AD SENSE

Lent - 1st Sunday A - Temptations of Jesus

 1st Lent A from Jaimelito Gealan
Gospel text : Matthew 4:1-11


Jesus in desertMichel DeVerteuil 
General Comments
Like all who see their lives as a grateful response to God’s call, Jesus must make the basic choice to trust God, whatever the circumstances he finds himself in. In this story, under very great pressure, Jesus makes his choice. Who does he remind you of at this moment of decision?
The story is told as a journey in three stages:
Verse 1: Identify the wilderness into which you – or someone you know, or your community – have been led by the Spirit. Note that it is the Spirit – God’s love – who leads him there. What does that say about true love? Deuteronomy 8:1-5 will help you to answer this question. Ask yourself also, do we sometimes go into the wilderness but not led there by the Spirit? What happens then?
Verses 3 – 10: The three temptations are three aspects of the one temptation not to trust God, or (stated in positive terms) to follow the way of achievement rather than that of trust. Repeat Jesus’ three responses to yourself many times until you can identify with them. From that perspective you will understand the temptations. Thank God for the great people who continue to respond like Jesus. How is Satan tempting them? How is Satan tempting the Church?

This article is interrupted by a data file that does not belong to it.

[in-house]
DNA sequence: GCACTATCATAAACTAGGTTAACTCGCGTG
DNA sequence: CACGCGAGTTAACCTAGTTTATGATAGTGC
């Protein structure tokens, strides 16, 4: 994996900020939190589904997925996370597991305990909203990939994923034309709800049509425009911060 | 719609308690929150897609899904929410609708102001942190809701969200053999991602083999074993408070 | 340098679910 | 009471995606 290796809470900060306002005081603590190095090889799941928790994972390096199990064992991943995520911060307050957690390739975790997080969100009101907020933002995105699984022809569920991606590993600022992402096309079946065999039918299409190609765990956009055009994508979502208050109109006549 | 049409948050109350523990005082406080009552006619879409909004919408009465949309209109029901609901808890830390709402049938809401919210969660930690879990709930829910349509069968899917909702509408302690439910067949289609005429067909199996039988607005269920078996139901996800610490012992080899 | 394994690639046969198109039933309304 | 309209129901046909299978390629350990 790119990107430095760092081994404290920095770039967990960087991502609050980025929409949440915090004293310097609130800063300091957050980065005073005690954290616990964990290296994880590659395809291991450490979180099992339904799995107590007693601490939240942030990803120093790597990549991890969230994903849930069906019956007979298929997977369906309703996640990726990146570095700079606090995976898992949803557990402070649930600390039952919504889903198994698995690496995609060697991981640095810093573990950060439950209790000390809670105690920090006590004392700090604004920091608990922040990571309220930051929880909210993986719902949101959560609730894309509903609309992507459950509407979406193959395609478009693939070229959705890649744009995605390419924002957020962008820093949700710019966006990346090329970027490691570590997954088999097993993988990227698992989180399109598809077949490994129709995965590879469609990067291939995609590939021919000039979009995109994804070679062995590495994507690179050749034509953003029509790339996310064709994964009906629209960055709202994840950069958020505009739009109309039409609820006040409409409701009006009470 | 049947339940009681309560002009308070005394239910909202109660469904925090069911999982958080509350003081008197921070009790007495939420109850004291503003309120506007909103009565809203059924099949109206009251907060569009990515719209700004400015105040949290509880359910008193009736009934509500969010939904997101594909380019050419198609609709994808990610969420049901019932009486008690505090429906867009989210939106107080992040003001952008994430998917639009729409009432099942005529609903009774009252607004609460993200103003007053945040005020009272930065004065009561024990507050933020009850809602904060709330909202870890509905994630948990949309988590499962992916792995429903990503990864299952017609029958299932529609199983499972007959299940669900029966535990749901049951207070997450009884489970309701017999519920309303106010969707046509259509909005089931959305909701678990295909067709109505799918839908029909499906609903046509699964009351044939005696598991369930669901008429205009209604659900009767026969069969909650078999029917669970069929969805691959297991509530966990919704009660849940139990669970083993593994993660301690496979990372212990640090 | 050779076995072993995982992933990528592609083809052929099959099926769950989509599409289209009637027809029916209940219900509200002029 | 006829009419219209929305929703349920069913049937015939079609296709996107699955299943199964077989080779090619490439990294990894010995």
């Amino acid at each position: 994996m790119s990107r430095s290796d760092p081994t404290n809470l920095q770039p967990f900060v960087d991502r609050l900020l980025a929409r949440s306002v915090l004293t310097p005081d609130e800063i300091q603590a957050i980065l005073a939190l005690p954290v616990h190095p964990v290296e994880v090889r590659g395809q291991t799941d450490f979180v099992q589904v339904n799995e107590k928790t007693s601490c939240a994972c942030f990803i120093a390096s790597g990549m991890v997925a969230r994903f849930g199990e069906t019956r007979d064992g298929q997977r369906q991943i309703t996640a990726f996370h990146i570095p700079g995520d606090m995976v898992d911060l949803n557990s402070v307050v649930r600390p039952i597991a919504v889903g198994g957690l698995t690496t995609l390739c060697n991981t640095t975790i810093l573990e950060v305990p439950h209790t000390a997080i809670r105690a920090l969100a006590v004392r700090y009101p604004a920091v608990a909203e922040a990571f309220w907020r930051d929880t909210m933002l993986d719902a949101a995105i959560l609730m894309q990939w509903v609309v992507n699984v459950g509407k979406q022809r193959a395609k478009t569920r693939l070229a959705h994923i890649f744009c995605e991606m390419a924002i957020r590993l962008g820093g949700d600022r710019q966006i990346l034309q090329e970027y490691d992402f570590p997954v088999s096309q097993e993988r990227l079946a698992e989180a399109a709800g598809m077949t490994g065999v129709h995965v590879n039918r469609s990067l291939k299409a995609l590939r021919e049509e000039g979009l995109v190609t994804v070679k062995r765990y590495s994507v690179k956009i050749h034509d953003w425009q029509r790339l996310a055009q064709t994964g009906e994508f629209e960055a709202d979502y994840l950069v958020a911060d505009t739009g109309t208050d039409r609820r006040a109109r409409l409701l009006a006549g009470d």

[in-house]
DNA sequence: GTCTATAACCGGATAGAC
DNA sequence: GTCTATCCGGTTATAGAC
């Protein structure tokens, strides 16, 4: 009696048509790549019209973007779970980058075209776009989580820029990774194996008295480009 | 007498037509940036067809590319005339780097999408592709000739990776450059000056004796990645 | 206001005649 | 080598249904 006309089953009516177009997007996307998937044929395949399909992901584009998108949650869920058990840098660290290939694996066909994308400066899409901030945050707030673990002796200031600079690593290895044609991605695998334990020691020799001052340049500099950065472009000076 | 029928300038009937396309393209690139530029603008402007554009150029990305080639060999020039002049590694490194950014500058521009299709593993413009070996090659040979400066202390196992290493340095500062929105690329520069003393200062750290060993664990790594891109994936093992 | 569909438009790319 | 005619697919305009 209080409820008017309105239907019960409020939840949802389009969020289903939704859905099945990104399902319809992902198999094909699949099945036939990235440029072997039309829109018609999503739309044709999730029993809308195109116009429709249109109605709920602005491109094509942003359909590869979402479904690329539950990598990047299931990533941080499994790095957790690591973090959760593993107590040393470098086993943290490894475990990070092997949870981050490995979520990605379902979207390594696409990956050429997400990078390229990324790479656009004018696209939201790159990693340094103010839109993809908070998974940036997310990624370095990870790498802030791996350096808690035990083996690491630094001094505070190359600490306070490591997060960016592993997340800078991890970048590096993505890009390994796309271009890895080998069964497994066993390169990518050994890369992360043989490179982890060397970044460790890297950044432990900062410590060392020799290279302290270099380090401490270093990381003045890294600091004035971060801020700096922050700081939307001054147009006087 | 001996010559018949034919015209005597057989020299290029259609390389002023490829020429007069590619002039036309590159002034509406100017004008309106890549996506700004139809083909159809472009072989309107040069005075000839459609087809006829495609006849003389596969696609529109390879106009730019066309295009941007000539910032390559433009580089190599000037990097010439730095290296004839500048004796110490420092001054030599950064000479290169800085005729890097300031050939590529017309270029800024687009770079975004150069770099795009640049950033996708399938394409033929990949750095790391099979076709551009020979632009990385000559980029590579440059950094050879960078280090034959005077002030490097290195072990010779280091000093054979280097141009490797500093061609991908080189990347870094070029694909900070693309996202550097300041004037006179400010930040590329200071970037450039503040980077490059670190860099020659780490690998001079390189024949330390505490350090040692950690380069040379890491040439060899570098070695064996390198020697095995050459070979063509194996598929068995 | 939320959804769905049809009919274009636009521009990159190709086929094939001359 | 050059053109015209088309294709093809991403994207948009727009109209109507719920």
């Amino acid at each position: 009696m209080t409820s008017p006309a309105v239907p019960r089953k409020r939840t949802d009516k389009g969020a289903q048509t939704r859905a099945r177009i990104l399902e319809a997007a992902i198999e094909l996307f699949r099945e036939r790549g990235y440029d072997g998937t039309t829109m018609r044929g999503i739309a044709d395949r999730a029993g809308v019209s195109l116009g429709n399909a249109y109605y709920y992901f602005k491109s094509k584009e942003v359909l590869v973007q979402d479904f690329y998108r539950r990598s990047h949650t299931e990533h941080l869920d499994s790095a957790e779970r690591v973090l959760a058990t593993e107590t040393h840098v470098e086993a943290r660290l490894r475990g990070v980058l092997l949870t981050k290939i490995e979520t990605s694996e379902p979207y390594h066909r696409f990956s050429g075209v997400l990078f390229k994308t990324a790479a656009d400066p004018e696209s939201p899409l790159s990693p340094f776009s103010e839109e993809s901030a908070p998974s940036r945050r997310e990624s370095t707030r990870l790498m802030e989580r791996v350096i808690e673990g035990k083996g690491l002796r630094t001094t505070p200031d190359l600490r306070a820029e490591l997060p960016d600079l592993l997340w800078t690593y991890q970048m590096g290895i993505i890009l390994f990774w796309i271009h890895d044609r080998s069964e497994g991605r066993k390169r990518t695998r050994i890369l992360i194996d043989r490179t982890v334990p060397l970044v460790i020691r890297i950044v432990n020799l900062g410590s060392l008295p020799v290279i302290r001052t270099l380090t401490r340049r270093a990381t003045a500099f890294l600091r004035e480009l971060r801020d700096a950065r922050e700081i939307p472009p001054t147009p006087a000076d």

Jesus trusted GodVerse 11:  This is the moment when an individual (or a community) who has remained faithful through a long temptation experiences the love and care of God for that person (or cause) to whom he or she has been faithful. Who are the angels God sends to look after his faithful ones?

Scripture reflection   
Walk the dark ways of faith and you will attain the vision of God. St Augustine
Lord, it is risky to let ourselves be led by the Spirit.
So often he leads us into the wilderness to be tempted by the devil.
We make an act of trust in you today,